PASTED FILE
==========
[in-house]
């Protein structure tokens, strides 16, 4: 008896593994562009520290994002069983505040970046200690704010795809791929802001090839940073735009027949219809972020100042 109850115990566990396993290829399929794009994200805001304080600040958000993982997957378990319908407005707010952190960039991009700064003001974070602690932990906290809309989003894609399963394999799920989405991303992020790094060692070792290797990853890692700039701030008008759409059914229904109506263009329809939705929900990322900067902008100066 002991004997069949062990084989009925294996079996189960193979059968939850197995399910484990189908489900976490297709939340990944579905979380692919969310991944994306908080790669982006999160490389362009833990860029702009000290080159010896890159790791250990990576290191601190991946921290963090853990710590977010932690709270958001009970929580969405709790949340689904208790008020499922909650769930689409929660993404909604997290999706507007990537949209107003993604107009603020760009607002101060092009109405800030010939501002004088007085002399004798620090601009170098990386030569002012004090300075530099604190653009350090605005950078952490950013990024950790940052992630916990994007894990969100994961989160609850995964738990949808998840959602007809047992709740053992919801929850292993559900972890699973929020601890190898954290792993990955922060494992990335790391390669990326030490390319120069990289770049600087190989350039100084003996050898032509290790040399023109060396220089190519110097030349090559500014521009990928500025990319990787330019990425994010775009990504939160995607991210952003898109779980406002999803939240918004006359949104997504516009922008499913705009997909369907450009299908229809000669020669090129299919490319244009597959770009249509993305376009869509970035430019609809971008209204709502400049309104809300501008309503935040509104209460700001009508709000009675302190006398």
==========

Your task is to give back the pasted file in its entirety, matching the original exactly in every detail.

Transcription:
[in-house]
């Protein structure tokens, strides 16, 4: 008896593994562009520290994002069983505040970046200690704010795809791929802001090839940073735009027949219809972020100042 109850115990566990396993290829399929794009994200805001304080600040958000993982997957378990319908407005707010952190960039991009700064003001974070602690932990906290809309989003894609399963394999799920989405991303992020790094060692070792290797990853890692700039701030008008759409059914229904109506263009329809939705929900990322900067902008100066 002991004997069949062990084989009925294996079996189960193979059968939850197995399910484990189908489900976490297709939340990944579905979380692919969310991944994306908080790669982006999160490389362009833990860029702009000290080159010896890159790791250990990576290191601190991946921290963090853990710590977010932690709270958001009970929580969405709790949340689904208790008020499922909650769930689409929660993404909604997290999706507007990537949209107003993604107009603020760009607002101060092009109405800030010939501002004088007085002399004798620090601009170098990386030569002012004090300075530099604190653009350090605005950078952490950013990024950790940052992630916990994007894990969100994961989160609850995964738990949808998840959602007809047992709740053992919801929850292993559900972890699973929020601890190898954290792993990955922060494992990335790391390669990326030490390319120069990289770049600087190989350039100084003996050898032509290790040399023109060396220089190519110097030349090559500014521009990928500025990319990787330019990425994010775009990504939160995607991210952003898109779980406002999803939240918004006359949104997504516009922008499913705009997909369907450009299908229809000669020669090129299919490319244009597959770009249509993305376009869509970035430019609809971008209204709502400049309104809300501008309503935040509104209460700001009508709000009675302190006398």